I have heard praises being sung about the Century Pro cue tips. They come highly recommended by the likes of amateur players to the pros. I decided to give one of these tips a try to see what all the buzz was about. I also wanted to find the disadvantages so that our readers can make a truly informed decision.
Century Pro manufacture four main grades of cue tips. They are the G1 (soft), G2 (medium), G3 (medium hard) and G4 (hard). There is additionally a custom G5 super hard tip. The usage of these tips depends on the preference of the individual as each of them have their pros and cons based on the kind of shot you are playing.
Rhys here from Cue News, and I opted to test out the Century Pro G2 cue tip as it is the midway point between hard and soft. It would be the ideal starting point from which I could gauge the quality of the tips in general and a recommended starting point for beginners who have not yet cemented a playing style.
The Century Pro G2 cue tip is a 10mm single layer tip made from grade A+ leather. Century Pro has apparently utilized a unique manufacturing process in the production of these tips. Each tip is said to be scientifically tested to guarantee its consistency within just +/-5% tolerance. That’s impressive on paper but let’s move on to what really matters: the human element.
The tips are sold in a box of four. One box is priced at £19.95 on the Century Pro website. They are packaged in a square shaped, cream colored box with the Century Pro logo and the grade (G2) on it. Opening the box reveals four cue tips laid out in a 2×2 array with G2 printed on the bases of the tips. They are countersunk into a protective foam material. Removing the tips reveal that they are blue in color. Judging from their feel and how they look, the tips seem to be very good quality material and build.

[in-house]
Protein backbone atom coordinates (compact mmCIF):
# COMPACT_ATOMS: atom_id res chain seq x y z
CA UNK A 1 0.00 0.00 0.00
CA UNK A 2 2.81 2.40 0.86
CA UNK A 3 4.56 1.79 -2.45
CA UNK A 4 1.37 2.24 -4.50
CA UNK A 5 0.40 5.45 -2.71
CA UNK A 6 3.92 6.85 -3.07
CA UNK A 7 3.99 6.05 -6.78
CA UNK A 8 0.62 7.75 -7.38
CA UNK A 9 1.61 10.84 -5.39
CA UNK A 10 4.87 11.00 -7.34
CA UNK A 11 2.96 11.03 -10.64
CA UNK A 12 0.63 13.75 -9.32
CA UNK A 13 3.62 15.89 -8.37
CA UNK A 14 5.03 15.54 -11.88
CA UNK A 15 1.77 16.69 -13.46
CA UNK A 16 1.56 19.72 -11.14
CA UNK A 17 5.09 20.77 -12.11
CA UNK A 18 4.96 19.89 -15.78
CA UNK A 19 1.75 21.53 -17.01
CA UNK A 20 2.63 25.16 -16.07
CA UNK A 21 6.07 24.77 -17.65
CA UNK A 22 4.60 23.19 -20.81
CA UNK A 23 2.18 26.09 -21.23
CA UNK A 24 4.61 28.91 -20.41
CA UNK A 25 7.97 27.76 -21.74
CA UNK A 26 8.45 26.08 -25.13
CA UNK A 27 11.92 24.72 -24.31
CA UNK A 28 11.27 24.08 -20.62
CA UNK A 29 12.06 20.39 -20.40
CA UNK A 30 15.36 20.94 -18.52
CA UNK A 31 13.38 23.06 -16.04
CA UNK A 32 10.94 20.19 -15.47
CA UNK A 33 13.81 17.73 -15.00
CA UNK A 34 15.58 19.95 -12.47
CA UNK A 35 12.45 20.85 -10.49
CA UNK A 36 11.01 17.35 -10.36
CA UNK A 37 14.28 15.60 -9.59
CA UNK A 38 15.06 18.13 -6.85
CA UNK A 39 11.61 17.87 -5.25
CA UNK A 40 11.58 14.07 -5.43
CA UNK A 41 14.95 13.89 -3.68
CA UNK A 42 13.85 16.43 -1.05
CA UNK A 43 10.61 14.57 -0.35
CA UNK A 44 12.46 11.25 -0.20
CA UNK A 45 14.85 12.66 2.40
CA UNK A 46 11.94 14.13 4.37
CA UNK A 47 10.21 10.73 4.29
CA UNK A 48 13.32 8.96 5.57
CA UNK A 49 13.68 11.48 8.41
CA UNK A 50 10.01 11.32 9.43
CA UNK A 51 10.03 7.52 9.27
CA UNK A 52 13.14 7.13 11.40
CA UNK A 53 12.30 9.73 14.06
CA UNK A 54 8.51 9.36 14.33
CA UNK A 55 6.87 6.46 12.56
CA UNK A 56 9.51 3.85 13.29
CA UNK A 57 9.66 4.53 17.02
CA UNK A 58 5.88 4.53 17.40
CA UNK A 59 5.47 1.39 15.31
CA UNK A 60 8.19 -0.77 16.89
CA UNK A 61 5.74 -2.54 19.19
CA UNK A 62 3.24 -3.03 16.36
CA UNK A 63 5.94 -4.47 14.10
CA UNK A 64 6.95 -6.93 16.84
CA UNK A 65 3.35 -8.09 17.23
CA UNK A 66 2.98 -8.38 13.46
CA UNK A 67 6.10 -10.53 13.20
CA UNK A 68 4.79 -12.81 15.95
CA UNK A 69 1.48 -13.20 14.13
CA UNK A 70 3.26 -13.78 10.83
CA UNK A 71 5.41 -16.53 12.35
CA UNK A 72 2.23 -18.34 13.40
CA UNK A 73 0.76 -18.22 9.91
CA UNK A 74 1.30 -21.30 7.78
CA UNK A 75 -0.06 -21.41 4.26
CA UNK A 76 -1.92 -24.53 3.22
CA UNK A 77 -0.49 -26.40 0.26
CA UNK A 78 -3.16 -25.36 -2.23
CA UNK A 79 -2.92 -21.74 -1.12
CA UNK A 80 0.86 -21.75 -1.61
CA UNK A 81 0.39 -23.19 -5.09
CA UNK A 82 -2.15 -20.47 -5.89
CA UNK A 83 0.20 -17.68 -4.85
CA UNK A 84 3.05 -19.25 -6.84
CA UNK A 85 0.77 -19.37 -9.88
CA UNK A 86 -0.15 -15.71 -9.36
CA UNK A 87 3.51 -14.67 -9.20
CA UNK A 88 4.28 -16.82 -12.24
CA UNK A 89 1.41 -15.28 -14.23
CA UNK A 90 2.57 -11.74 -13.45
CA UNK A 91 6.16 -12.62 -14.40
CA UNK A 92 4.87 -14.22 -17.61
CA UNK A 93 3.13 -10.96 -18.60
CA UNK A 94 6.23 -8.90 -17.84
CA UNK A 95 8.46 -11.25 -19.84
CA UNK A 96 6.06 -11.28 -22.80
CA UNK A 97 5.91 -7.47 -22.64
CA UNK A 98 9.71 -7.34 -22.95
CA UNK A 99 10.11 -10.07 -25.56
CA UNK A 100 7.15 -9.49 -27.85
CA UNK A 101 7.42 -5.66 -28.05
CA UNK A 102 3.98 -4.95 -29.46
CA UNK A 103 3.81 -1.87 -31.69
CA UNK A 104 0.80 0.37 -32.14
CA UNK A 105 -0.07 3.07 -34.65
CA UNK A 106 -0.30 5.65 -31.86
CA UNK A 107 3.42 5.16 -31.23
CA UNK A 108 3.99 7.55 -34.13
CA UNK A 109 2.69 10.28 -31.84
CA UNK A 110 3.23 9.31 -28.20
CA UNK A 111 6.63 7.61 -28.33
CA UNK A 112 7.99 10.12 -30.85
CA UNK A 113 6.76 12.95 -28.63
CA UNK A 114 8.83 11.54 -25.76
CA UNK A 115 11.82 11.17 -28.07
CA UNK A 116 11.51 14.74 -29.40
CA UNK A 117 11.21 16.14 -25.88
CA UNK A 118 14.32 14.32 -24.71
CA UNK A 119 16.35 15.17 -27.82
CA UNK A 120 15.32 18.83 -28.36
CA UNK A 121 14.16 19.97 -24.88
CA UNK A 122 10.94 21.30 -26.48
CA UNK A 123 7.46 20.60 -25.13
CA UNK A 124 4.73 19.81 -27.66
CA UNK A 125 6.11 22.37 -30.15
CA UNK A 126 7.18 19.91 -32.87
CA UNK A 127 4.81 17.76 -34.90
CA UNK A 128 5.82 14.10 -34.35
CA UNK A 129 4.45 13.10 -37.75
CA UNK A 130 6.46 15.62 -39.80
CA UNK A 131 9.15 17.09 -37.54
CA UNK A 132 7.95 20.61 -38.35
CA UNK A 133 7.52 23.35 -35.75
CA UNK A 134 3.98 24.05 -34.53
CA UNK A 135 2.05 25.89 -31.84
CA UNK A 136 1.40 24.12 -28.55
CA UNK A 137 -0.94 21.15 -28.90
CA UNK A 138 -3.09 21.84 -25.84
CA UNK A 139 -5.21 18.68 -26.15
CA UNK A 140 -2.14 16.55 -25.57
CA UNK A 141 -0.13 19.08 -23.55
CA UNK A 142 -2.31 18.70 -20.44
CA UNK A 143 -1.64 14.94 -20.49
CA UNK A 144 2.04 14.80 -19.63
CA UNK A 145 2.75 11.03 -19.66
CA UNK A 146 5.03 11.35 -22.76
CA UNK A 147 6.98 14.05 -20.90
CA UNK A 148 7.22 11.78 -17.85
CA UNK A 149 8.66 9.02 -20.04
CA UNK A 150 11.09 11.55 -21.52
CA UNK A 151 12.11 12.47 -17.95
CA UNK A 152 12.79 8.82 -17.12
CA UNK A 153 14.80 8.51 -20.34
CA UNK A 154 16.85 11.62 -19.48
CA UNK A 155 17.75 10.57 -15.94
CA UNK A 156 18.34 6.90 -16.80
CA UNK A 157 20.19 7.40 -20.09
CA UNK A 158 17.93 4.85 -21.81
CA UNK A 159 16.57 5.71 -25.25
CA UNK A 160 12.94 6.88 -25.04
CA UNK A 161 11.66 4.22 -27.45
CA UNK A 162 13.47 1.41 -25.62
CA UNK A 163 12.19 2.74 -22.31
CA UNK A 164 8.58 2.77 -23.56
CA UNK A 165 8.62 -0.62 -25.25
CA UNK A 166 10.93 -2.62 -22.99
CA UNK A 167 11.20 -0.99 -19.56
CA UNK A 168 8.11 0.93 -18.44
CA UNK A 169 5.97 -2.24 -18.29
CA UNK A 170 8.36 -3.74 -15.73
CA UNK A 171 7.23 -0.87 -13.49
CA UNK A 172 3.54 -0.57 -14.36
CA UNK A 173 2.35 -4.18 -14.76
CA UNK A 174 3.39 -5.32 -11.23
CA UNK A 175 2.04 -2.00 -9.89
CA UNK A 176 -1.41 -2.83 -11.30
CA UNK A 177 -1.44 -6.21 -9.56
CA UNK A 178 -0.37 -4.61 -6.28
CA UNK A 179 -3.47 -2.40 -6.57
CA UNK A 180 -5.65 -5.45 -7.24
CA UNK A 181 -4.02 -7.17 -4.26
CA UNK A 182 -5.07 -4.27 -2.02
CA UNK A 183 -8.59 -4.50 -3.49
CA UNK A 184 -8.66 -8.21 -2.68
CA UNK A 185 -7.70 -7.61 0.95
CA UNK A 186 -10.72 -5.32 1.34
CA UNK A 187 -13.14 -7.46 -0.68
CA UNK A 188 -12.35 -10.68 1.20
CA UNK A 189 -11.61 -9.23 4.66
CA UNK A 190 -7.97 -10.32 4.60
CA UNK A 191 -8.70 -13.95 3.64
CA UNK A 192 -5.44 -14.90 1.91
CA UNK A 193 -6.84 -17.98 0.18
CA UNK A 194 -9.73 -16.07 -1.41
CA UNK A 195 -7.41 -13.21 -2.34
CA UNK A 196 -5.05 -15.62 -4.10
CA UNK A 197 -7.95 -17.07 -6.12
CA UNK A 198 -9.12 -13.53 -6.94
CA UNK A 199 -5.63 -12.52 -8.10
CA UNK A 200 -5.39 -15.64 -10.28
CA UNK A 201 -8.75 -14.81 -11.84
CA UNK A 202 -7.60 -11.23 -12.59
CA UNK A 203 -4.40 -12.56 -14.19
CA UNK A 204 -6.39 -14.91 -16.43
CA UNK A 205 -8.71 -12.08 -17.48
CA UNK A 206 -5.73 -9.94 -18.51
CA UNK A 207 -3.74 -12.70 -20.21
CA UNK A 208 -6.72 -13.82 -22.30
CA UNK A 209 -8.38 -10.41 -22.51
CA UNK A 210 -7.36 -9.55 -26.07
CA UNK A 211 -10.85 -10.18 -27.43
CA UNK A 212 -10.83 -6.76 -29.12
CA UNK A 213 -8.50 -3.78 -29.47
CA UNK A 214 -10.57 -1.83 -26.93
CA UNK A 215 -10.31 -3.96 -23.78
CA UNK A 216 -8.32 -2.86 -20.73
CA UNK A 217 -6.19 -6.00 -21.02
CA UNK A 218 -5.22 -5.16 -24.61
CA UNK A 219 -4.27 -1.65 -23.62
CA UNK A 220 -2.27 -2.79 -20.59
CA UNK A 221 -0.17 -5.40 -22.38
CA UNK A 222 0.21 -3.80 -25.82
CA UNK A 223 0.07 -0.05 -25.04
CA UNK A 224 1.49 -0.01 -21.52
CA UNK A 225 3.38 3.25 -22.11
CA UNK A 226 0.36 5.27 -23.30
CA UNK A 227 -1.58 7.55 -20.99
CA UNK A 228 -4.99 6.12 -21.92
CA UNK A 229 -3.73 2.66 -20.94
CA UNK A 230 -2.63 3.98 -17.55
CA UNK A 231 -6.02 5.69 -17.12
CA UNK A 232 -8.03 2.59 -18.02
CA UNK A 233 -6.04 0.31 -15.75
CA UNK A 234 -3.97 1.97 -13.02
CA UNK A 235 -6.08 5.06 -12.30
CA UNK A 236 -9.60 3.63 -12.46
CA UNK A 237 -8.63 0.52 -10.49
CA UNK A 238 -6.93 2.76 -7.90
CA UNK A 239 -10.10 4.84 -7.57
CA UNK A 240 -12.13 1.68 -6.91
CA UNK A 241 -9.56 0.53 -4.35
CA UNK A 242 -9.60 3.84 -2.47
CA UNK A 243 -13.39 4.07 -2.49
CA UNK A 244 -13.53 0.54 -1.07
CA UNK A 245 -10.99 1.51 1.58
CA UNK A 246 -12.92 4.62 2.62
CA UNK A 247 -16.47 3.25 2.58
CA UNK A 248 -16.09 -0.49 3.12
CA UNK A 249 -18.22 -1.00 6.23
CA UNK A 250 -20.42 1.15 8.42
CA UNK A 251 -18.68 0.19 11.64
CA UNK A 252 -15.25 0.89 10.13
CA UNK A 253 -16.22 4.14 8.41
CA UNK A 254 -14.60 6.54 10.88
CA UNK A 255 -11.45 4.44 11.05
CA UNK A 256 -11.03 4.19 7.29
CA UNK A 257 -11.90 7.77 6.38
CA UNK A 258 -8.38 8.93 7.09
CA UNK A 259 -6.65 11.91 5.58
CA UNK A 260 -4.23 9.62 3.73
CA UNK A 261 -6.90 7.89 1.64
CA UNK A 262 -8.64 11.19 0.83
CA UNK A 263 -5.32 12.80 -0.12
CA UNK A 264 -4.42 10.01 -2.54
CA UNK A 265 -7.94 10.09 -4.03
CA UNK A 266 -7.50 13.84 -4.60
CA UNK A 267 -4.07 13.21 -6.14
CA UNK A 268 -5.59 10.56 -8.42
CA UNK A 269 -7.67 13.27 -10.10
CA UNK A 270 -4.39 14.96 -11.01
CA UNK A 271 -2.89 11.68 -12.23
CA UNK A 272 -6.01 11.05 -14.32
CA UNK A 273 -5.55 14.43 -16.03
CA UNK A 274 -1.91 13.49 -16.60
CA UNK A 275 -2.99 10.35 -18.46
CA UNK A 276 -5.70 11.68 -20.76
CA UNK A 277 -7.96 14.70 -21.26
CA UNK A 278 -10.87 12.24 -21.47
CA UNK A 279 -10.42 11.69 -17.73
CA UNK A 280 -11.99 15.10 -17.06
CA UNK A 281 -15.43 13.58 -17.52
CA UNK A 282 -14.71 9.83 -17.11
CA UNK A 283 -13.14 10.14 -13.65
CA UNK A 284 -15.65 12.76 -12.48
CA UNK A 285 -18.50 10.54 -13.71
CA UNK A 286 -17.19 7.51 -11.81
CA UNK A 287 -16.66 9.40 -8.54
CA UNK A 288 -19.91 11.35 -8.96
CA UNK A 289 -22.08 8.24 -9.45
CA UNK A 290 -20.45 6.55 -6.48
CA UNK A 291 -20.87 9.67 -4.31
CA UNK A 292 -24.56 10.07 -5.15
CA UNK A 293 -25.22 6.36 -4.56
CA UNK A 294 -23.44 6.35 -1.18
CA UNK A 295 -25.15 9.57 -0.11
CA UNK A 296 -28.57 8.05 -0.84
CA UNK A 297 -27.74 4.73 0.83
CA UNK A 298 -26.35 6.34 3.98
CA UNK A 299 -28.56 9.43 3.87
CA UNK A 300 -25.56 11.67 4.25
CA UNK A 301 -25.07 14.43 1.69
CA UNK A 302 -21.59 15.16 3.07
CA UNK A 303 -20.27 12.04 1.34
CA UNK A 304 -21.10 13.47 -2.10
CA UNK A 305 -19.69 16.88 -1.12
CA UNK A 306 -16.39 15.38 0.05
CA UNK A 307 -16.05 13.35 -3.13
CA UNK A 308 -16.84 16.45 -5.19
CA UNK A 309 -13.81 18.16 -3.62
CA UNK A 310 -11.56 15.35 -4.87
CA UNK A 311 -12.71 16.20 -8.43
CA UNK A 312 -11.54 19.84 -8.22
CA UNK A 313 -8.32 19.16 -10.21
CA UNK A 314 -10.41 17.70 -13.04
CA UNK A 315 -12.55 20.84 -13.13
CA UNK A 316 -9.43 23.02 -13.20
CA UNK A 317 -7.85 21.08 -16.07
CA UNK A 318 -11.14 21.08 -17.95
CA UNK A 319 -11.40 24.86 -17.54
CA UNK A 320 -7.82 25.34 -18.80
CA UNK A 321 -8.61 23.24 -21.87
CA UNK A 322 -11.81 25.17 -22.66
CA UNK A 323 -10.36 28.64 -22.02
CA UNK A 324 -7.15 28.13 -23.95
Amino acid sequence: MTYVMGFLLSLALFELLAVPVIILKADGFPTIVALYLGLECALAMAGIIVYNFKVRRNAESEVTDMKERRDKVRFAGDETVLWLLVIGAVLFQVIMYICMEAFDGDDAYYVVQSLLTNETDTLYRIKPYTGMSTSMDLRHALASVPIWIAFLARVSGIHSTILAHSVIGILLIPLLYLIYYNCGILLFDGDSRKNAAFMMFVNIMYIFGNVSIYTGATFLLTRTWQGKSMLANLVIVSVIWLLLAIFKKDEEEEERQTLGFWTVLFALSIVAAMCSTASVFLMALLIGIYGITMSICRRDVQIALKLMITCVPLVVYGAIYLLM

The installation of the tip was your typical cue tip installation. It was attached and shaped fairly easily. I was pleasantly surprised when I started the process of breaking in the tip. I proceeded to play hard continuous shots so that I could get it to compress and trim the mushroom that developed, but I couldn’t. The tip would not change its shape. After two days of power shots and compression, there was a minute edge that I could just file away. The truth of the matter is that the tip did not require breaking in.
Maintenance of the tip was not really required. The only thing I did was to use a scuffing tool to loosen up the surface a bit so that it could hold the chalk better. But to be honest, I didn’t actually have an issue with the way it was holding chalk.
I would hate to give a product a 5-star rating that really didn’t deserve it. Since I personally couldn’t find any issue with the tip, I set out to find someone who could. I contacted persons who I knew used this tip in order to get their feedback. I also went searching online for issues. I saw one individual comment that the chalk was harder to cut than other manufacturers’ tips. This was quickly debunked by the other 95% of installers so it didn’t hold up. I was therefore left with one option.
I hereby give the Century Pro G2 cue tip a 5-star rating. It is as close to the perfect tip as is currently possible. I recommend you give it a try and let me know if you can find any faults.